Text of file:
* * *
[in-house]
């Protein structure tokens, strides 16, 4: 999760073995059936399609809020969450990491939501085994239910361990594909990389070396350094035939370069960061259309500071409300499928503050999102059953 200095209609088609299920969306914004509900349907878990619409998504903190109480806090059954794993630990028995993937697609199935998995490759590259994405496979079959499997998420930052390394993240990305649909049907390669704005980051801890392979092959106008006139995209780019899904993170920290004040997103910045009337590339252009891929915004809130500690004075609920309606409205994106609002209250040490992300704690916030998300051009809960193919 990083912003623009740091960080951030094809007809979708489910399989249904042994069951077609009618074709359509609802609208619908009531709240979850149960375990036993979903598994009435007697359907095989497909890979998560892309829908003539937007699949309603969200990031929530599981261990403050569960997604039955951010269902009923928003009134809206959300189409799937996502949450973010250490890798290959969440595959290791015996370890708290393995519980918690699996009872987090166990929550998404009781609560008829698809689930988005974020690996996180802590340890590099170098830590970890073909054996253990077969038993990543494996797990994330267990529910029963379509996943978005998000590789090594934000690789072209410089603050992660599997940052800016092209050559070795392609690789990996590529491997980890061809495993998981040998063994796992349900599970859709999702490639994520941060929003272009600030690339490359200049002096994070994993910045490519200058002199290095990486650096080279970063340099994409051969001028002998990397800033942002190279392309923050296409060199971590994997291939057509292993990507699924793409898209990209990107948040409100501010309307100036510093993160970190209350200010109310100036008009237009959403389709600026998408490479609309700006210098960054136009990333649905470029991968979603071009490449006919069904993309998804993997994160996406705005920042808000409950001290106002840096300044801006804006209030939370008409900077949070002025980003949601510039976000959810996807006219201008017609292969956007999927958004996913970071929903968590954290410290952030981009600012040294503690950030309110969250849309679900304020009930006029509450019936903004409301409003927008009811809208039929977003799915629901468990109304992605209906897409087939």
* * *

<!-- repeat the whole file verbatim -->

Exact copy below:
[in-house]
């Protein structure tokens, strides 16, 4: 999760073995059936399609809020969450990491939501085994239910361990594909990389070396350094035939370069960061259309500071409300499928503050999102059953 200095209609088609299920969306914004509900349907878990619409998504903190109480806090059954794993630990028995993937697609199935998995490759590259994405496979079959499997998420930052390394993240990305649909049907390669704005980051801890392979092959106008006139995209780019899904993170920290004040997103910045009337590339252009891929915004809130500690004075609920309606409205994106609002209250040490992300704690916030998300051009809960193919 990083912003623009740091960080951030094809007809979708489910399989249904042994069951077609009618074709359509609802609208619908009531709240979850149960375990036993979903598994009435007697359907095989497909890979998560892309829908003539937007699949309603969200990031929530599981261990403050569960997604039955951010269902009923928003009134809206959300189409799937996502949450973010250490890798290959969440595959290791015996370890708290393995519980918690699996009872987090166990929550998404009781609560008829698809689930988005974020690996996180802590340890590099170098830590970890073909054996253990077969038993990543494996797990994330267990529910029963379509996943978005998000590789090594934000690789072209410089603050992660599997940052800016092209050559070795392609690789990996590529491997980890061809495993998981040998063994796992349900599970859709999702490639994520941060929003272009600030690339490359200049002096994070994993910045490519200058002199290095990486650096080279970063340099994409051969001028002998990397800033942002190279392309923050296409060199971590994997291939057509292993990507699924793409898209990209990107948040409100501010309307100036510093993160970190209350200010109310100036008009237009959403389709600026998408490479609309700006210098960054136009990333649905470029991968979603071009490449006919069904993309998804993997994160996406705005920042808000409950001290106002840096300044801006804006209030939370008409900077949070002025980003949601510039976000959810996807006219201008017609292969956007999927958004996913970071929903968590954290410290952030981009600012040294503690950030309110969250849309679900304020009930006029509450019936903004409301409003927008009811809208039929977003799915629901468990109304992605209906897409087939």